Should Elder Care Benefits Be Part of Employees’ Compensation?

As our parents cared for us, we must eventually care for our parents. As the number of elderly individuals in the United States has grown, so has the demand for caregivers. Often a child or children will take on this role as their parents age, and more than one in six Americans working full- or part-time act as caregivers in some capacity for a disabled or elderly family member.

Of that one in six, roughly half indicated that they have no option but to take caregiving responsibilities on themselves. Employees don’t want to tell their employers for fear that it could affect their career growth, or simply because they want to prefer privacy.

Under the federal Family and Medical Leave Act (FMLA), employers must provide “family leave for seriously ill family members.” However, FMLA is not an ideal solution because the “family leave” it requires employers to provide is unpaid leave and accompanying protections from retaliation or discrimination on account of the use of leave. Family members are also limited under FMLA to spouses, children, or parents.

Employers offer a variety of options to fill the gap between unpaid FMLA leave and the significant demands of caregiving. In its article, “Elder care benefits: A growing need for the U.S. workforce,” Benefits Pro set out several categories of benefit plans employers may provide.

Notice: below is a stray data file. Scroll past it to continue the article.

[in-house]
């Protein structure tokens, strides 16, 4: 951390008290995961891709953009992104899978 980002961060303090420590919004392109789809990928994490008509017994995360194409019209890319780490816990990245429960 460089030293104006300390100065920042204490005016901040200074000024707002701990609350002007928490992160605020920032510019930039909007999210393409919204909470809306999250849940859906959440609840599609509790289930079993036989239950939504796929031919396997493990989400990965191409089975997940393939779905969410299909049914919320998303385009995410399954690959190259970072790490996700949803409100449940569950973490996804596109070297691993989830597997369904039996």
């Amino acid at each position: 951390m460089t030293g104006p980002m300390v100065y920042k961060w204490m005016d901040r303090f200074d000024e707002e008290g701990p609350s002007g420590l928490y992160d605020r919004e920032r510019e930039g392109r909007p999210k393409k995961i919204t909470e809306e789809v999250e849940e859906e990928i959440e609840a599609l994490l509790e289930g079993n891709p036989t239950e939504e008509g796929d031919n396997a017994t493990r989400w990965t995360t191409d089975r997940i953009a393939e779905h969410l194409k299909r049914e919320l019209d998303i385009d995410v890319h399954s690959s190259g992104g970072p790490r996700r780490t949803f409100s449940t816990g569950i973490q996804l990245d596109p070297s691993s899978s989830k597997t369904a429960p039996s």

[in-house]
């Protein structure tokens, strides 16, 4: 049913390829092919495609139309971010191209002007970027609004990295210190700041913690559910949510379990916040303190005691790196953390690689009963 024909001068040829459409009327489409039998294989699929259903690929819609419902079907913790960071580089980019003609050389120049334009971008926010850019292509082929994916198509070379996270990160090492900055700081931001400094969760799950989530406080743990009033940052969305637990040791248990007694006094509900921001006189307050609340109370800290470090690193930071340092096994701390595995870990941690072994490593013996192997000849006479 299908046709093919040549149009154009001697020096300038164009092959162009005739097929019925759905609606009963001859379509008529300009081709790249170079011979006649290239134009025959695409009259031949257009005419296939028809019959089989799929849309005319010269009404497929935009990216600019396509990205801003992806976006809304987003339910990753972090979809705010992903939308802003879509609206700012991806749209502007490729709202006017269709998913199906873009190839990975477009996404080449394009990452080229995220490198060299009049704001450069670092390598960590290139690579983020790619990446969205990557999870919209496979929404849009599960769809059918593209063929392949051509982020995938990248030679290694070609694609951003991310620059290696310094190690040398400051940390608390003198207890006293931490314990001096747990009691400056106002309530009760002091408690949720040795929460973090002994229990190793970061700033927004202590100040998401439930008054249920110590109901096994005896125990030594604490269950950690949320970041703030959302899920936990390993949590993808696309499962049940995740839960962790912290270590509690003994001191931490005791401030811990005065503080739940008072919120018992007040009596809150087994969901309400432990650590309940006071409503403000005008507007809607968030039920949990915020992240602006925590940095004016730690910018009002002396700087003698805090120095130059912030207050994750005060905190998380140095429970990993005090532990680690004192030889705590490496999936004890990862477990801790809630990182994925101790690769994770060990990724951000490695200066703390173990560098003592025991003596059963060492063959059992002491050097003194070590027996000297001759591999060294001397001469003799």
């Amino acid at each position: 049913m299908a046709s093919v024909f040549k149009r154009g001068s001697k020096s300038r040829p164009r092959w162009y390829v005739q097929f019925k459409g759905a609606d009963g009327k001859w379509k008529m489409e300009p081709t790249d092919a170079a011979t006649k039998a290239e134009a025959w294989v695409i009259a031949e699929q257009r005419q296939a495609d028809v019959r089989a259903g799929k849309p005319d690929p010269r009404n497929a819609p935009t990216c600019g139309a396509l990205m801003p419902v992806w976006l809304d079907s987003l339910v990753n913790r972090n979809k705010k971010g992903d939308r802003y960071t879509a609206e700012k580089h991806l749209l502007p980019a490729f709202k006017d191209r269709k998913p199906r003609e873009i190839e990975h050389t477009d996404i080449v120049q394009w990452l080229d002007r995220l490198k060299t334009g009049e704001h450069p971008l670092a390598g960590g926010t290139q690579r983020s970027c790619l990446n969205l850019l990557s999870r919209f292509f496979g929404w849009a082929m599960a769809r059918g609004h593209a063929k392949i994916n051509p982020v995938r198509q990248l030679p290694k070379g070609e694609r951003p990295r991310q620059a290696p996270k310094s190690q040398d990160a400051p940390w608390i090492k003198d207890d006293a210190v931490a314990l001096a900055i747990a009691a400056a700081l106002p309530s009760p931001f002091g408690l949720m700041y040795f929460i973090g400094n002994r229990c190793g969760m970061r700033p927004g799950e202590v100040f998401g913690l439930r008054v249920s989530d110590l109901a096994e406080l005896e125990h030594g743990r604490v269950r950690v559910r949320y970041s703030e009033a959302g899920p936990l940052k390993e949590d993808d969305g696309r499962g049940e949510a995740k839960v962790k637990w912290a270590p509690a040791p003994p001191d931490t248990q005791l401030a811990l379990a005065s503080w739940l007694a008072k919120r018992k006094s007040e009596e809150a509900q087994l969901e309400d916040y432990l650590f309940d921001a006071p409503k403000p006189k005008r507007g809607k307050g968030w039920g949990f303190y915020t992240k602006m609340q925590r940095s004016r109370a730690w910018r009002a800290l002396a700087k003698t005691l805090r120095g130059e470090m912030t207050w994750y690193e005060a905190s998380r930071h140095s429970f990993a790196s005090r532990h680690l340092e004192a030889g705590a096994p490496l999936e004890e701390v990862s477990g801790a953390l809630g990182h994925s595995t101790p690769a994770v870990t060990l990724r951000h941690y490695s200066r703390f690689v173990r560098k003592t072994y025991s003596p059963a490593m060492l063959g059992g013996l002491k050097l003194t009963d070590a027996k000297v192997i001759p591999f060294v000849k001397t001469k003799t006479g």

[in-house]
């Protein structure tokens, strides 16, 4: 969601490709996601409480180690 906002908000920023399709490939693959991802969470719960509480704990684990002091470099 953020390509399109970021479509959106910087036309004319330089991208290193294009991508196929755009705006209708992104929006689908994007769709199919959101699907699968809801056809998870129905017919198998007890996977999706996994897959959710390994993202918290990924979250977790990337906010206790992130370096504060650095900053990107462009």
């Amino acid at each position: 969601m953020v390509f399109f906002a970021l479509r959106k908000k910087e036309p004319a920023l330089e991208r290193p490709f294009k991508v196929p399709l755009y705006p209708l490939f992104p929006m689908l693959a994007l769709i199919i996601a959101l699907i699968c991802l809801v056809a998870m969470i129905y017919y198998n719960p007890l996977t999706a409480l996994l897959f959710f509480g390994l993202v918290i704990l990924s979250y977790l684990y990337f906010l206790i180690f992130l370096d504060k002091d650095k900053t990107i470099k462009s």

An employee assistance program (EAP) provides elder care educational and referral services for employees and members of their households. EAPs may include short-term counseling, follow-up services, and free and confidential assessments.

A Dependent Care Assistance Plan (DCAP), also known as a “daycare benefit,” gives employees the option to set aside a portion of their paycheck to be used for qualified elder care and accordingly not taxed. DCAPs don’t fully cover elder care, but they can lessen an employee’s federal tax burden and care costs. They often provide up to $5,000 per calendar year in assistance.

Respite care gives the caregiver a brief rest from caregiving. It pays for a professional caregiver to step in for a short period of time (from half a day up to a few days) to give an employee-care-giver a brief respite from their duties as care-giver to simply rest or to take care of other responsibilities which may have been pushed to lower priority.

Studies have shown that employees who are acting as caregivers have approximately 18.5% reduced work productivity and an increased chance of leaving their employer. When an employer offers elder care benefits, employees work more efficiently and stay with positions longer, while employers avoid turnover costs which can exceed a year’s salary of the replaced employee.

Elder care benefits make sense for companies, employees, and families. Speak to a New Jersey elderly law lawyer or your employer now, so that if you need these benefits you are ready to make an efficient plan.

Reference: Benefits Pro (April 30, 2019) “Elder care benefits: A growing need for the U.S. workforce”